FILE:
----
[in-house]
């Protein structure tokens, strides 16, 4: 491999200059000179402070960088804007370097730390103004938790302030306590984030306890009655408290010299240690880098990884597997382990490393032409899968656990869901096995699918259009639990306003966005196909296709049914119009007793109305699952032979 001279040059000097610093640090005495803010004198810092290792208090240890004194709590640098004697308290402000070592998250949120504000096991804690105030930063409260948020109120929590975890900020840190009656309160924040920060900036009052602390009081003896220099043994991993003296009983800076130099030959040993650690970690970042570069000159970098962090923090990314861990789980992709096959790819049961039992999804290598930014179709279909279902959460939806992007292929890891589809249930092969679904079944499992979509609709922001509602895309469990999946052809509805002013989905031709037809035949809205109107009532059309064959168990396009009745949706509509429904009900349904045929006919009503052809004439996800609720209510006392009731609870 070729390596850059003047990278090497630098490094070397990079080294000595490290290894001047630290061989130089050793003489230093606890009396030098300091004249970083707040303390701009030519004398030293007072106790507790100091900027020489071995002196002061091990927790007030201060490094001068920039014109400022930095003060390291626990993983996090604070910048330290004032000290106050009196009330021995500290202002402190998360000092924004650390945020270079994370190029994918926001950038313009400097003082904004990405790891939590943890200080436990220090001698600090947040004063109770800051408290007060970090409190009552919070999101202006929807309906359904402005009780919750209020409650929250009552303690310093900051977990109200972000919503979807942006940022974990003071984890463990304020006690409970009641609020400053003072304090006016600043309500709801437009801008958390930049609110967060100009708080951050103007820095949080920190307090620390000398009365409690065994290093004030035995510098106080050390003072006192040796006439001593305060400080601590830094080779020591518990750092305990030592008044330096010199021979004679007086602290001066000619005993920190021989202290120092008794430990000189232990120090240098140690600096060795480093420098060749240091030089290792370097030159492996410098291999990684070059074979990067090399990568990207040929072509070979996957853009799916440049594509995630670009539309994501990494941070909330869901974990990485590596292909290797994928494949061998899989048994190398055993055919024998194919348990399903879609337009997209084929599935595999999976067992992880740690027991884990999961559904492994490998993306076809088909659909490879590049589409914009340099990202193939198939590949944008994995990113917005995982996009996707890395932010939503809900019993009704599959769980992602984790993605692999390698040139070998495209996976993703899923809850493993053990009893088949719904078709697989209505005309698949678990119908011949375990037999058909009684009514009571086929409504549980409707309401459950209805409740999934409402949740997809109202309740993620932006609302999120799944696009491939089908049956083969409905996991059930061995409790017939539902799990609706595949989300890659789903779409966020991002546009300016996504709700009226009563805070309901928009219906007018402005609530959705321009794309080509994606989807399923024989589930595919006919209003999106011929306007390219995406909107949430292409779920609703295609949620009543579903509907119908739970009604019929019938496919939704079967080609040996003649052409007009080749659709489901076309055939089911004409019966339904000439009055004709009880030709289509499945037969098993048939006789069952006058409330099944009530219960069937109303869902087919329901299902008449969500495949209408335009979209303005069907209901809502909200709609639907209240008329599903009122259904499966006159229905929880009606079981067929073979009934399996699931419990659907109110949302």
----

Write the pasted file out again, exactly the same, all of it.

[in-house]
């Protein structure tokens, strides 16, 4: 491999200059000179402070960088804007370097730390103004938790302030306590984030306890009655408290010299240690880098990884597997382990490393032409899968656990869901096995699918259009639990306003966005196909296709049914119009007793109305699952032979 001279040059000097610093640090005495803010004198810092290792208090240890004194709590640098004697308290402000070592998250949120504000096991804690105030930063409260948020109120929590975890900020840190009656309160924040920060900036009052602390009081003896220099043994991993003296009983800076130099030959040993650690970690970042570069000159970098962090923090990314861990789980992709096959790819049961039992999804290598930014179709279909279902959460939806992007292929890891589809249930092969679904079944499992979509609709922001509602895309469990999946052809509805002013989905031709037809035949809205109107009532059309064959168990396009009745949706509509429904009900349904045929006919009503052809004439996800609720209510006392009731609870 070729390596850059003047990278090497630098490094070397990079080294000595490290290894001047630290061989130089050793003489230093606890009396030098300091004249970083707040303390701009030519004398030293007072106790507790100091900027020489071995002196002061091990927790007030201060490094001068920039014109400022930095003060390291626990993983996090604070910048330290004032000290106050009196009330021995500290202002402190998360000092924004650390945020270079994370190029994918926001950038313009400097003082904004990405790891939590943890200080436990220090001698600090947040004063109770800051408290007060970090409190009552919070999101202006929807309906359904402005009780919750209020409650929250009552303690310093900051977990109200972000919503979807942006940022974990003071984890463990304020006690409970009641609020400053003072304090006016600043309500709801437009801008958390930049609110967060100009708080951050103007820095949080920190307090620390000398009365409690065994290093004030035995510098106080050390003072006192040796006439001593305060400080601590830094080779020591518990750092305990030592008044330096010199021979004679007086602290001066000619005993920190021989202290120092008794430990000189232990120090240098140690600096060795480093420098060749240091030089290792370097030159492996410098291999990684070059074979990067090399990568990207040929072509070979996957853009799916440049594509995630670009539309994501990494941070909330869901974990990485590596292909290797994928494949061998899989048994190398055993055919024998194919348990399903879609337009997209084929599935595999999976067992992880740690027991884990999961559904492994490998993306076809088909659909490879590049589409914009340099990202193939198939590949944008994995990113917005995982996009996707890395932010939503809900019993009704599959769980992602984790993605692999390698040139070998495209996976993703899923809850493993053990009893088949719904078709697989209505005309698949678990119908011949375990037999058909009684009514009571086929409504549980409707309401459950209805409740999934409402949740997809109202309740993620932006609302999120799944696009491939089908049956083969409905996991059930061995409790017939539902799990609706595949989300890659789903779409966020991002546009300016996504709700009226009563805070309901928009219906007018402005609530959705321009794309080509994606989807399923024989589930595919006919209003999106011929306007390219995406909107949430292409779920609703295609949620009543579903509907119908739970009604019929019938496919939704079967080609040996003649052409007009080749659709489901076309055939089911004409019966339904000439009055004709009880030709289509499945037969098993048939006789069952006058409330099944009530219960069937109303869902087919329901299902008449969500495949209408335009979209303005069907209901809502909200709609639907209240008329599903009122259904499966006159229905929880009606079981067929073979009934399996699931419990659907109110949302």